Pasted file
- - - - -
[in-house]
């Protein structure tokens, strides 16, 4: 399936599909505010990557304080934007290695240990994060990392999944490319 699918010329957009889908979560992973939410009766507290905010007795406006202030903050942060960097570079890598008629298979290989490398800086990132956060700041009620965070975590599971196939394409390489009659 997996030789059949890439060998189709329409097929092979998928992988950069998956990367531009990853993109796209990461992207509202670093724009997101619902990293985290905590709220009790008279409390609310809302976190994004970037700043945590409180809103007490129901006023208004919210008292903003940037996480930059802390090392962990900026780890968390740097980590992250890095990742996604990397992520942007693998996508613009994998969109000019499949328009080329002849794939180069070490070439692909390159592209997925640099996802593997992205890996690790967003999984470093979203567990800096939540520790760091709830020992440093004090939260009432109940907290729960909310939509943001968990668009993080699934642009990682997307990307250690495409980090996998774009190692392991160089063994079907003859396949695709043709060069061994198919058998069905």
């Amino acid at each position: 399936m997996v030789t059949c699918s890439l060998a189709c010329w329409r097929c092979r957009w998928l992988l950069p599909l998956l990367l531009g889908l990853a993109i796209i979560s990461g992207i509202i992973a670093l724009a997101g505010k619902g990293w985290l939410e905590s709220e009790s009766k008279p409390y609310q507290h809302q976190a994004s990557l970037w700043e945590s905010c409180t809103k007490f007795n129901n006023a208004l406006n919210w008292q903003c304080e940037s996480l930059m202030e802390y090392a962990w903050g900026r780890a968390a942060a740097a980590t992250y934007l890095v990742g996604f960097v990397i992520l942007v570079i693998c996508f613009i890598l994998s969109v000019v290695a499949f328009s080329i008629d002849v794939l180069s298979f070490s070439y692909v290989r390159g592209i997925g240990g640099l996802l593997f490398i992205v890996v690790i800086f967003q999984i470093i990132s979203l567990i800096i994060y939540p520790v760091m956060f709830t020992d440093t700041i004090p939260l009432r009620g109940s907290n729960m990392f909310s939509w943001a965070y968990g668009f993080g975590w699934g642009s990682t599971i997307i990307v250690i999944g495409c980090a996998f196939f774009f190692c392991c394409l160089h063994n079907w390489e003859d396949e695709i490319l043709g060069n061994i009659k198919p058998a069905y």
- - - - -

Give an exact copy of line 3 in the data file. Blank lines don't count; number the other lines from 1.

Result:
């Amino acid at each position: 399936m997996v030789t059949c699918s890439l060998a189709c010329w329409r097929c092979r957009w998928l992988l950069p599909l998956l990367l531009g889908l990853a993109i796209i979560s990461g992207i509202i992973a670093l724009a997101g505010k619902g990293w985290l939410e905590s709220e009790s009766k008279p409390y609310q507290h809302q976190a994004s990557l970037w700043e945590s905010c409180t809103k007490f007795n129901n006023a208004l406006n919210w008292q903003c304080e940037s996480l930059m202030e802390y090392a962990w903050g900026r780890a968390a942060a740097a980590t992250y934007l890095v990742g996604f960097v990397i992520l942007v570079i693998c996508f613009i890598l994998s969109v000019v290695a499949f328009s080329i008629d002849v794939l180069s298979f070490s070439y692909v290989r390159g592209i997925g240990g640099l996802l593997f490398i992205v890996v690790i800086f967003q999984i470093i990132s979203l567990i800096i994060y939540p520790v760091m956060f709830t020992d440093t700041i004090p939260l009432r009620g109940s907290n729960m990392f909310s939509w943001a965070y968990g668009f993080g975590w699934g642009s990682t599971i997307i990307v250690i999944g495409c980090a996998f196939f774009f190692c392991c394409l160089h063994n079907w390489e003859d396949e695709i490319l043709g060069n061994i009659k198919p058998a069905y």